Album Review: Stellar Death - Fragments of Light
Reviewed by Paul Hutchings
A self-released debut, this has been receiving regular plays since arriving in the review pile, because it is a quite brilliant release. Who is Stellar Death? Well, the Washington D.C. duo are Scott Loose on guitars, keyboards and percussion and Matt Kozar on keys and guitar. Between them they have created ‘Fragments of Light, an eight-track instrumental album that blends a myriad of styles and takes the listener on a musical journey that provides ample and rich rewards.
The inspiration for the album’s themes centres on the vast, cold, and violent universe and humanity’s seemingly unawareness of the journey we are making.
As the album unfolds, the music traverses a wide and vast changing soundscape which envelops and captivates the listener. The combination of progressive rock and metal and emotive ambience works, with every track displaying pleasing variation. The clockwork riffing of opener ‘The Astronomer’ switches to the ambient sounds of ‘Endless’ with ease, the percussion and harrowing echoing guitar work very noticeable. The gentle almost shoegaze of ‘Approaching the Singularity’ contrasts with the more explosive ‘Binary Collapse’. The former’s shimmering guitar sound and deep, resonating drums providing a refuge of calm before slowly reaching an intense and dramatic conclusion.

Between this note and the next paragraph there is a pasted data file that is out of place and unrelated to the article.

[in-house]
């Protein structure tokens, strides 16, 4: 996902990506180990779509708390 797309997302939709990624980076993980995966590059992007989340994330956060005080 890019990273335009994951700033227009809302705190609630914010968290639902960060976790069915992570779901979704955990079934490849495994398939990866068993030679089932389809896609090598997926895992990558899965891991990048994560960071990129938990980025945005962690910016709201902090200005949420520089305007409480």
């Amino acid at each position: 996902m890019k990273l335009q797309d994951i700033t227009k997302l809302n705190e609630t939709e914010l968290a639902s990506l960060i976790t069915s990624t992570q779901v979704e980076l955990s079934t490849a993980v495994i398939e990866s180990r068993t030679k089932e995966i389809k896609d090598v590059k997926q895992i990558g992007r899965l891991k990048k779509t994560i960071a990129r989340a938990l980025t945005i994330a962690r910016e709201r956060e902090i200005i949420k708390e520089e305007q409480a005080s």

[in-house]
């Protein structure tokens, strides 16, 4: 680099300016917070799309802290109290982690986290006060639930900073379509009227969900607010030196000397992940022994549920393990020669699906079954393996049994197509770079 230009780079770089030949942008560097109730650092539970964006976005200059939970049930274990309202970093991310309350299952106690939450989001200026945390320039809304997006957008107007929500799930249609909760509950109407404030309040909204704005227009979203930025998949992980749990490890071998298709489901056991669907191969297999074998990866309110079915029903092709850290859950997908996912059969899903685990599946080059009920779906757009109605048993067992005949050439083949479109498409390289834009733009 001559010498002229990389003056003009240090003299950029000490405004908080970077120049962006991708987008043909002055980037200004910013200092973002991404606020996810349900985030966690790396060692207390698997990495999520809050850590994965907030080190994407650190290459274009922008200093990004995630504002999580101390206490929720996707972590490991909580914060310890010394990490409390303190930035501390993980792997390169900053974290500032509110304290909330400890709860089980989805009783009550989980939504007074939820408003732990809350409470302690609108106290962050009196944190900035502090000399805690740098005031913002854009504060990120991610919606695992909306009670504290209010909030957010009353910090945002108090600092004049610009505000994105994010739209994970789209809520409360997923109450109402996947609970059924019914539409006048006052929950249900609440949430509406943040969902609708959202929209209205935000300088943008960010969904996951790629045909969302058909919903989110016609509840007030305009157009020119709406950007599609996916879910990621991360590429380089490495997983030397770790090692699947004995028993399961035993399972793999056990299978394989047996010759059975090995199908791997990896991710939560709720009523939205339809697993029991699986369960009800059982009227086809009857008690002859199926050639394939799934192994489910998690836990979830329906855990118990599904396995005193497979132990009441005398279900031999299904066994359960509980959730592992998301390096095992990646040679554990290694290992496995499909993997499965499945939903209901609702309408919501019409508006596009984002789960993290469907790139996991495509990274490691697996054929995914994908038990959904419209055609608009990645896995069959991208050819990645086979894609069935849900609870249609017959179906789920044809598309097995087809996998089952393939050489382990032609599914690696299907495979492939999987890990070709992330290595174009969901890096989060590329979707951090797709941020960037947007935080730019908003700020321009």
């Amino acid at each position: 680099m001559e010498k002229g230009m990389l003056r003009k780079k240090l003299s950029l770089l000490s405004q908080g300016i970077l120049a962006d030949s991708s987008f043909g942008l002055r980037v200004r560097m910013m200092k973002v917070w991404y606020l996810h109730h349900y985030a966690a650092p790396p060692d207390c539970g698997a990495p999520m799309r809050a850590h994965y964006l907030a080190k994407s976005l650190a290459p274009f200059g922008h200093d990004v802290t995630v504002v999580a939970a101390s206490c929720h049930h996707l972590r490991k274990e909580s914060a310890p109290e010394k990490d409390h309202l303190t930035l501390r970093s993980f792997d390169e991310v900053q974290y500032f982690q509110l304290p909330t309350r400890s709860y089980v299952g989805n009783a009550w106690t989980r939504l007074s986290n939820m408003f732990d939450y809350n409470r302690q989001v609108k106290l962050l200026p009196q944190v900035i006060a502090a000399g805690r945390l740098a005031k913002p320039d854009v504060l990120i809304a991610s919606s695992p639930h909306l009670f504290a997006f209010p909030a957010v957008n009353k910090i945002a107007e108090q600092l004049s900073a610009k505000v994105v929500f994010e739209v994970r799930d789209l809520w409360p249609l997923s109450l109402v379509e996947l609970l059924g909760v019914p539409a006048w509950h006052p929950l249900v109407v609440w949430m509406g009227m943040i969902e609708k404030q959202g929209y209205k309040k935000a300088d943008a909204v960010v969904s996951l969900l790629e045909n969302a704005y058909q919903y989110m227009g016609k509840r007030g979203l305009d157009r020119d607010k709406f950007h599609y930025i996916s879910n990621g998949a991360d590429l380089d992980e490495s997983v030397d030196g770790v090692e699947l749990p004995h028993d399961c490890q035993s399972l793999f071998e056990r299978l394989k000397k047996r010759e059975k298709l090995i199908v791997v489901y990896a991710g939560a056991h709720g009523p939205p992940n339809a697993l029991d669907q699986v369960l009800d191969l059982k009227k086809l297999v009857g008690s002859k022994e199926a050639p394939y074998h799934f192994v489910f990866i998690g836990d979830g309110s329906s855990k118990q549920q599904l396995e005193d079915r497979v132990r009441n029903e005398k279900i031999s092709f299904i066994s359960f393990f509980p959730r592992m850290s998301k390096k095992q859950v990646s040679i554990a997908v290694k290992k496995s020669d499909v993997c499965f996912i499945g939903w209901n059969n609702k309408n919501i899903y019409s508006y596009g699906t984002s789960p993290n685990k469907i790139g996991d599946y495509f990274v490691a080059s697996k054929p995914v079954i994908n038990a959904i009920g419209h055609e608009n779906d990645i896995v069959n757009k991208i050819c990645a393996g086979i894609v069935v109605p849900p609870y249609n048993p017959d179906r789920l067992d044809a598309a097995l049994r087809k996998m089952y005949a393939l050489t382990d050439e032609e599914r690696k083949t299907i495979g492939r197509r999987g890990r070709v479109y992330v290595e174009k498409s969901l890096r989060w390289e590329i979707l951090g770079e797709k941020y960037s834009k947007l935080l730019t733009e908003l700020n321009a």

‘Fragments of Death’ is an album that performs multiple tasks. Perfect background music, it also is ideal for total immersion and losing oneself in the complex caress. The pinnacle of the album is the ten-minute plus ‘Critical Mass (That Which Cannot Be Created)’, which relies heavily on thick layered synths to great effect. The finale of an album that is sure to remain on the playlist for some time is the mesmerising ‘Afterglow’, which illuminates like a warm living room lamp. The calm and vast sereneness of space is captured in these final tracks, emotionally exhaustive but richly rewarding in all aspects.
Fragments of Light is unlike most of what you will hear in 2021. It won’t be for everyone but if you do enjoy something relaxing and unusual, it’s very much worth the time.